TIME finance

U.S. Set to Bring Criminal Charges Against Banking Giants

Federal prosecutors are reportedly preparing to file charges against Credit Suisse and BNP Paribas, defying the notion that Wall Street giants are "too big to jail"

Federal prosecutors are reportedly close to bringing criminal charges against two of the world’s biggest biggest banks, Credit Suisse and BNP Paribas, preparing the way for what could be the first guilty plea from a major bank in decades.

The New York Times, citing anonymous sources, reported that prosecutors have outlined plans to charge French bank BNP Paribas for doing business with countries that are on the United States’ sanctions list, such as Sudan. A federal investigation into Credit Suisse for offering tax shelters to Americans could also yield a guilty plea.

The new focus on bringing criminal charges against major banks bucks a regulatory trend in Wall Street, whose largest institutions have been largely immune to criminal prosecutions over wrongdoing for two decades. The planned prosecutions against BNP Paribas and Credit Suisse could help mollify public outrage over banks’ apparent immunity to criminal charges.

BNP Paribas said Wednesday that it may end up paying much more than the $1.1 billion it has set aside for alleged U.S. sanctions violations in the face of planned criminal charges, the Wall Street Journal reported. The French bank, which has a huge investment arm in the United States, allegedly did business with countries including Iran, Sudan and Cuba.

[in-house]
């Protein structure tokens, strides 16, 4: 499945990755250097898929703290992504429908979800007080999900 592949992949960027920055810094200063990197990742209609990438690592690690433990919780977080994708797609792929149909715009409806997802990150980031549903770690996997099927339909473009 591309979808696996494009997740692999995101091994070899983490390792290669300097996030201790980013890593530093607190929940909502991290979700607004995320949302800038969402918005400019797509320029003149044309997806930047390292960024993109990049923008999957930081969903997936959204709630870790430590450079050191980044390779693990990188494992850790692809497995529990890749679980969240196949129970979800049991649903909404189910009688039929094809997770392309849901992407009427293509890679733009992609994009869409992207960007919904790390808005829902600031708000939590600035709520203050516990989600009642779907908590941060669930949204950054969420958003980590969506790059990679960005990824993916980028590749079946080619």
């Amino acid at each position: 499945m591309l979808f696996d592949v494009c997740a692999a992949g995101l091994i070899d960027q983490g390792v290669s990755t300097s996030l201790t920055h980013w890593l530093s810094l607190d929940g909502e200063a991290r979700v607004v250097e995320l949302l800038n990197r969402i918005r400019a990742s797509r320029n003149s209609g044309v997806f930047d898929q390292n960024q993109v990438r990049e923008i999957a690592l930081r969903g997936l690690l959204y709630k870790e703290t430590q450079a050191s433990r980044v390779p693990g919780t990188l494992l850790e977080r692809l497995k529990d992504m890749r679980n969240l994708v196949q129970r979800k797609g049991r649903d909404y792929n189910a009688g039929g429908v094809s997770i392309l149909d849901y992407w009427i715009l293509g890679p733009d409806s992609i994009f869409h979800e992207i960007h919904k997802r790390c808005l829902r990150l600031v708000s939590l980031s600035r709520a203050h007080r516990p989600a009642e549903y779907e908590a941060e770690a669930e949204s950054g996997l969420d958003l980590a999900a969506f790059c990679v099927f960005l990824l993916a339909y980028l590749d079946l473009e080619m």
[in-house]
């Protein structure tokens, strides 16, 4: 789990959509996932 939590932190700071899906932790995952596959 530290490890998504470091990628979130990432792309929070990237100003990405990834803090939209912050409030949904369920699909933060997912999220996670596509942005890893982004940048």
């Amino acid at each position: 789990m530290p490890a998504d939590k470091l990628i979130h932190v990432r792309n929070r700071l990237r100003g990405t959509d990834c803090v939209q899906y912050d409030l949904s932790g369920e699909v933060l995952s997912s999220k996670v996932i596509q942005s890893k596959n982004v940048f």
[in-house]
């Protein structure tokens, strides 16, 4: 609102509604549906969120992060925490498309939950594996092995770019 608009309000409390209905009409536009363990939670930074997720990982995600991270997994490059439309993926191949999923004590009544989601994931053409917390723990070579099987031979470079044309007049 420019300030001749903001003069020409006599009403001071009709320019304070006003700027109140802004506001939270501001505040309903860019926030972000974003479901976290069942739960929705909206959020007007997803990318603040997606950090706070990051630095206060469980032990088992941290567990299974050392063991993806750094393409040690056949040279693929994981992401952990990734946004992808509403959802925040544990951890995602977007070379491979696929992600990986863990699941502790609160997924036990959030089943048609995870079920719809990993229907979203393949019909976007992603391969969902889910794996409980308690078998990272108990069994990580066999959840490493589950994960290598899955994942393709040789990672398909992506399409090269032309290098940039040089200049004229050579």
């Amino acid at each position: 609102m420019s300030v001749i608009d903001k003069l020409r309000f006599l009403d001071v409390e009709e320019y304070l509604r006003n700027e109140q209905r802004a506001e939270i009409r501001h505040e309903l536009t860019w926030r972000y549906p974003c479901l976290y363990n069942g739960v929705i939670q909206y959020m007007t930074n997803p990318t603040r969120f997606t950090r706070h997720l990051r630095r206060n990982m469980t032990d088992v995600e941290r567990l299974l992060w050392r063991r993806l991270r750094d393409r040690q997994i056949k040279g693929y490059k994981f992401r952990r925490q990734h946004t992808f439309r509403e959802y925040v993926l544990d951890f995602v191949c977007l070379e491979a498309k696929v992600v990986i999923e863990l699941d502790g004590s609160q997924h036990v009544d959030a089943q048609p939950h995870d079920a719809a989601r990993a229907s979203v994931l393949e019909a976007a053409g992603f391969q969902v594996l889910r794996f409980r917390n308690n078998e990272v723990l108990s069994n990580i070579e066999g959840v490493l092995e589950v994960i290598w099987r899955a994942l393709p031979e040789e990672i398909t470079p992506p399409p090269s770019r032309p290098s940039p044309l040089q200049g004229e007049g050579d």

In the past, prosecutors have hesitated to bring criminal charges against major banks for fear of putting them out of business and damaging the economy. But prosecutors have met with regulators to discuss strategies to criminally punish banks like BNP and Credit Suisse and at the same time make sure their charters aren’t revoked.

Past investigations into major Wall Street banks like JPMorgan for its ties with Bernie Madoff’s massive fraud scam, and HSBC, accused of “stunning failures” in preventing money laundering, have yielded multibillion-dollar fines, but no criminal charges.

In a recent speech, however, Preet Bharara, the U.S. Attorney in Manhattan warned of coming criminal prosecutions. “You can expect that before too long a significant financial institution will be charged with a felony or be made to plead guilty to a felony, where the conduct warrants it,” he said.


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